Strong Showing From Kiwis But Haug Too Strong In Mooloolaba
17 March 2013
For immediate release from Triathlon New Zealand, for further information visit www.triathlon.org.nz
Strong Showing From Kiwis But Haug Too Strong In
Anne Haug (GER) continued on in 2013 where she left off last year, the 2012 World Triathlon Series grand final winner taking out the opening ITU World Cup of the year in a hot and windy Mooloolaba today with Kiwi Andrea Hewitt posting a strong first up result with fourth place in a field high on quality, if not quantity.
The Kiwis were all prominent throughout the swim and the bike, with Rebecca Clarke and Simone Ackermann gaining vital experience in the lead group with Hewitt until they hit the run, then the going got tough with Ackermann collapsing over the line in 10th and Clarke coming home 11th. Both had expended all the energy they had on a hot and windy day.
Mikayla Nielsen was racing at elite level over the standard distance for one of the first times in her career and after missing the lead group out of the swim, was forced to ride in the windy conditions solo and was not able to complete the course under ITU rules. The teenager will nonetheless have gained vital experience from the race.
Haug showed her strength on the bike and run to destroy a quality field, leaving Jodie Stimpson (GBR) and local hope Emma Moffatt (AUS) in second and third place with 2012 world number 3 Hewitt in fourth.
Haug was delighted and more than surprised with her form.
“I wasn’t expecting that at all, I had a really good preparation but I was racing so late last season. I wanted to be in the first bike group so I could save my legs. The run felt really easy for me so for the last part I thought I will go and see if I have another gear and I did so I am really happy, I did not expect that at all.
“I don’t want to save anything on the bike this year though, my main focus this year is to catch up on the swim and then see what happens, you can never plan a race. I had to see which bike group I would get and I got the first group so I was happy with that.”
After a poor swim, Haug had to move quickly through the first transition.
“I concentrated on my transition, it is very important, you can make up a few meters and catch up on the others, I try to go out of T2 in front also so I can go at my pace and not go too hard,” said Haug.
“I dream of being world champion, like everyone if you are second you want to go one better but you can’t influence the others so I will just go as hard as I can and see what the season holds for me.”
Hewitt looked back on a satisfying and tough first race of the season but is already looking ahead to the Barfoot & Thompson World Triathlon in Auckland on April 6.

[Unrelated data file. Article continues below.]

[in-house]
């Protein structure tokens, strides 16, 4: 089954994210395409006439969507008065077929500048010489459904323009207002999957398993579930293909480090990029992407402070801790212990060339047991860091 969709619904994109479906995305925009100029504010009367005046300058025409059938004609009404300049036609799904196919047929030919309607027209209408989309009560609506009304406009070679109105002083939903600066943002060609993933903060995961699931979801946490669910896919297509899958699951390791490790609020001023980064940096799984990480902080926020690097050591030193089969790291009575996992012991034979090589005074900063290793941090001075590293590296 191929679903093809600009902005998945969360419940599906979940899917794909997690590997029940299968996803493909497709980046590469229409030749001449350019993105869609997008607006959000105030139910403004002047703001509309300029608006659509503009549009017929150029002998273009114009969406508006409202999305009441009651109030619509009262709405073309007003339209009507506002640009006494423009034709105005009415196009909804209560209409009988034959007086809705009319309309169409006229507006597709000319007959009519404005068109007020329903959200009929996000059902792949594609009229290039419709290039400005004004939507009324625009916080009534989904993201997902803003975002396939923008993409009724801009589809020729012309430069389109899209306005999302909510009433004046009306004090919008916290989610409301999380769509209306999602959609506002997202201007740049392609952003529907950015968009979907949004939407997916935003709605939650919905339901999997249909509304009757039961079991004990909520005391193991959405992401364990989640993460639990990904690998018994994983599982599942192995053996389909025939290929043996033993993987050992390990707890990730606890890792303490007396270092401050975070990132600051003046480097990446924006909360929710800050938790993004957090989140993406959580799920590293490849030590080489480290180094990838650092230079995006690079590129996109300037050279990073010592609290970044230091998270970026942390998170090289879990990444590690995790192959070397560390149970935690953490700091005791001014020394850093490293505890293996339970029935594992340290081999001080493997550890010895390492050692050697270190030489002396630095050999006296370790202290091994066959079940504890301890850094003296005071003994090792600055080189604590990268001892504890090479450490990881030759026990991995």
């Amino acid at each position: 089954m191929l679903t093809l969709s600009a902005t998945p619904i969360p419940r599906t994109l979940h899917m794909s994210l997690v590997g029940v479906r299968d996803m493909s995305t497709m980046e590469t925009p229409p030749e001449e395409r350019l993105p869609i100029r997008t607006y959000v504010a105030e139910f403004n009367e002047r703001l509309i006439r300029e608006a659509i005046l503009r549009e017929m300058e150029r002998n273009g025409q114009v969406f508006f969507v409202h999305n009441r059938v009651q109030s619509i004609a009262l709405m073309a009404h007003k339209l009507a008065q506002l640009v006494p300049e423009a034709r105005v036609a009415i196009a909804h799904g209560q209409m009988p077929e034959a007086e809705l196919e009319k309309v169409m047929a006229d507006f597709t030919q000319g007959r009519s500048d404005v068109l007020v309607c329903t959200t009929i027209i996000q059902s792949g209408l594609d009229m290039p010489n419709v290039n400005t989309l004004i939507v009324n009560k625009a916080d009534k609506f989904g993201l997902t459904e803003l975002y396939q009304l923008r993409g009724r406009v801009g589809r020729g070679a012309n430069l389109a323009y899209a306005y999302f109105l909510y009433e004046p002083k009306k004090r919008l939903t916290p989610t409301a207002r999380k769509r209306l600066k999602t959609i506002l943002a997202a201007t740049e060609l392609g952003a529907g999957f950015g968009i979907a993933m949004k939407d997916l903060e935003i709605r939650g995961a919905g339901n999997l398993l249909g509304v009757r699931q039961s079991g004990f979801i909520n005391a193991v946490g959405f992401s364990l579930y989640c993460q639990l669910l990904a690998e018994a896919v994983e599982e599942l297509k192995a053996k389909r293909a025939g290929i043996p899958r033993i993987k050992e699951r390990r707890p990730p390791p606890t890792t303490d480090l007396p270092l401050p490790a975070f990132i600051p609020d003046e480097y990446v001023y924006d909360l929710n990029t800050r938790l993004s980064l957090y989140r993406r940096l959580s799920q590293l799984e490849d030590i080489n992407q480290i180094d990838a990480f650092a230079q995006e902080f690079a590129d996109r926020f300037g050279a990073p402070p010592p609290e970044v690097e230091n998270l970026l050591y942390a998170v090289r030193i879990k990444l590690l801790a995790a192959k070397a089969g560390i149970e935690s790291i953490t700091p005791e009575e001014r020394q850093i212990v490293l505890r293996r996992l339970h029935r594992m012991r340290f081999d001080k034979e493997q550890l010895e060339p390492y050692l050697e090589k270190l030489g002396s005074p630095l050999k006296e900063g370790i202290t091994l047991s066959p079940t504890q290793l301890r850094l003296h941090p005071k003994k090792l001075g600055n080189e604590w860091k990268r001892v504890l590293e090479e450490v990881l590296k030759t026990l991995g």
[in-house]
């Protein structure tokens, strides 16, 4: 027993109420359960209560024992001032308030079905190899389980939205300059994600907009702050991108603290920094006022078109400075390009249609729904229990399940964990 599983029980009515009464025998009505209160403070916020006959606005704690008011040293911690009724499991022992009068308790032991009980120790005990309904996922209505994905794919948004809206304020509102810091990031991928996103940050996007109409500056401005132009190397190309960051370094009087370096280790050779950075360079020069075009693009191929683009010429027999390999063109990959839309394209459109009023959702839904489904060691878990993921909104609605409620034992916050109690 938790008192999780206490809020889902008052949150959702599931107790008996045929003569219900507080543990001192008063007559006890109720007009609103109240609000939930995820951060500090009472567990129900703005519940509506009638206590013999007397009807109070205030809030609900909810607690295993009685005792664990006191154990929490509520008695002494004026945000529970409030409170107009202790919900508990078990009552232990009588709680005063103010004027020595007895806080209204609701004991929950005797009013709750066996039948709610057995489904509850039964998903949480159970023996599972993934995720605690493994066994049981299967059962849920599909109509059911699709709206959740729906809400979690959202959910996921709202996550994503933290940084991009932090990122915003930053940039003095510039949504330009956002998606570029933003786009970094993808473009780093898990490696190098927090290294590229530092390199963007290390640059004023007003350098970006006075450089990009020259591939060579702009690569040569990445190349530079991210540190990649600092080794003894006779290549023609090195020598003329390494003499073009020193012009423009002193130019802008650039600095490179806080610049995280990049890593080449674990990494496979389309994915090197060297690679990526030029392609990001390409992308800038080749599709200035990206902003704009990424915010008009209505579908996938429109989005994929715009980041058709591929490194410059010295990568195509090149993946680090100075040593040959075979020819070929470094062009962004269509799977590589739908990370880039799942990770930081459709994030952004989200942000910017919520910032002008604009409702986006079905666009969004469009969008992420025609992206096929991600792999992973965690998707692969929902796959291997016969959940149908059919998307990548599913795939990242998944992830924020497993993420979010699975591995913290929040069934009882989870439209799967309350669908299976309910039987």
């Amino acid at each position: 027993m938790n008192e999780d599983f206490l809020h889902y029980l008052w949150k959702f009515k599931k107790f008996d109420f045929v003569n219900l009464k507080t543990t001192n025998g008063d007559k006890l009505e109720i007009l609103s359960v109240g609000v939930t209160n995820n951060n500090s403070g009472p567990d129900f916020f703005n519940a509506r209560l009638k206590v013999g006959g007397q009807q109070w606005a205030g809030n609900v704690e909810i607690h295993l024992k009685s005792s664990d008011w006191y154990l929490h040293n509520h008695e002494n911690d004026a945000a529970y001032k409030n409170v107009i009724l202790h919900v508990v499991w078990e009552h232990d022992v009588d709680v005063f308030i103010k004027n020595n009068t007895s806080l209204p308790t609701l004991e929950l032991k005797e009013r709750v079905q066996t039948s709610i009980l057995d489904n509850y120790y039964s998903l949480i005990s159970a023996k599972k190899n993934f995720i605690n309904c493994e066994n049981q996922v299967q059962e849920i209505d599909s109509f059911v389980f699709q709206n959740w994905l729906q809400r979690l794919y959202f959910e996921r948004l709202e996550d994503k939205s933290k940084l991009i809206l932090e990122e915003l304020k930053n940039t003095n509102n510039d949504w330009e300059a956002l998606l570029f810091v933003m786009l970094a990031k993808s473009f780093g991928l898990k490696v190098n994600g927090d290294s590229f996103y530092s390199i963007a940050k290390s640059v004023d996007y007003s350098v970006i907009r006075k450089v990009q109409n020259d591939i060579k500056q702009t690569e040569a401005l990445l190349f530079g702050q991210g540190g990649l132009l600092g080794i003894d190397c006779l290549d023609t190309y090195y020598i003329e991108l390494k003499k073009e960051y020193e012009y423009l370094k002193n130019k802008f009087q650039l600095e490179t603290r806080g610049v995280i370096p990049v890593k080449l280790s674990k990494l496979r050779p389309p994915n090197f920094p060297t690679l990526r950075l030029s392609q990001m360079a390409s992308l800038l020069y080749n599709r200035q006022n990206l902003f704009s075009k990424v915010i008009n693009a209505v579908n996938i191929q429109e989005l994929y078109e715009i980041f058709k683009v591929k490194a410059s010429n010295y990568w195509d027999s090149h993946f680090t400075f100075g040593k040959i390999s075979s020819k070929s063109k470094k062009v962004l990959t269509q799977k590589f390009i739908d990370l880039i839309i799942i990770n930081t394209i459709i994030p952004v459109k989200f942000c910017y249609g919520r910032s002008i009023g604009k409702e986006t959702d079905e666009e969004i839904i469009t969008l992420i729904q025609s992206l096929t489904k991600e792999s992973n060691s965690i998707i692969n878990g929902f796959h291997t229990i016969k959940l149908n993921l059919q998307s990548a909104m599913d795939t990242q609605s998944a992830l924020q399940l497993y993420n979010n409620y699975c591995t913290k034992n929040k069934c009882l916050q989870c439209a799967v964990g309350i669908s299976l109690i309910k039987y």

“I stayed in the run on the first lap, I wasn’t very comfortable but I knew with only four of us at the front there was nowhere else to run or hide so I stuck with them, I dropped after one lap but came back on the downhill. I had to then run at my own pace though from there to the finish.
“That was definitely a hard race and good to get that out of the way ahead of the start of the World Triathlon Series season in Auckland next month.”
Moffat had the locals cheering when she emerged from the swim leg in first place, in the process taking the US$500 bonus. She had good company though, with Hewitt, Rebecca Clarke (NZL), Natalie Van Coevorden (AUS), Simone Ackermann (NZL), Aileen Reid (IRL) and Stimpson (GBR) in the lead group.
Haug was a little slower out of the water but powered across the 175 metre run from the beach to the first transition and then the 60 metre gap to the leaders, ensuring she would not be left stranded in a chase group on the bike. Emma Jackson (AUS) and Maaike Caelers (NED) were not so strong though and settled into the chase.
That move by Haug was put in perspective just one lap into the seven lap 40km bike ride when the leaders came through over a minute clear of the chasers, a gap that would only get bigger as each lap ticked by, had the German not bridged early her race would surely have been over.
Little changed throughout the bike leg and as they headed out on the run it was Haug quickest through transition with the lead group of eight establishing a margin of over 3 and a half minutes over the chase group. It was an impressive ride from the leaders in the hot and windy conditions, the offshore breeze welcomed by the spectators but not the athletes.
The race was over however for Sarah Dueble (AUS), Kathy Rakel (USA) and Mikayla Nielsen (NZL), their brave effort to stay in front of the lead group was to no avail as they were passed on the final lap of the bike and under ITU rules, their day was over.
Eight quickly became four on the run, with Haug, Stimpson, Moffatt and Hewitt showing their class. First to drop was Hewitt, leaving three to fight out the medals with 5km to race. Despite the support of the home fans it was Moffatt who was the next to find the pace too quick, and the race was down to two.
Despite her renowned sprint ability, it was Haug who made the move with just over a kilometre to run, kicking clear of Stimpson to win her first ITU World Cup race, confirming her status as one of the sport’s leading lights.
|5.||Natalie Van Coevorden||AUS||02:07:03|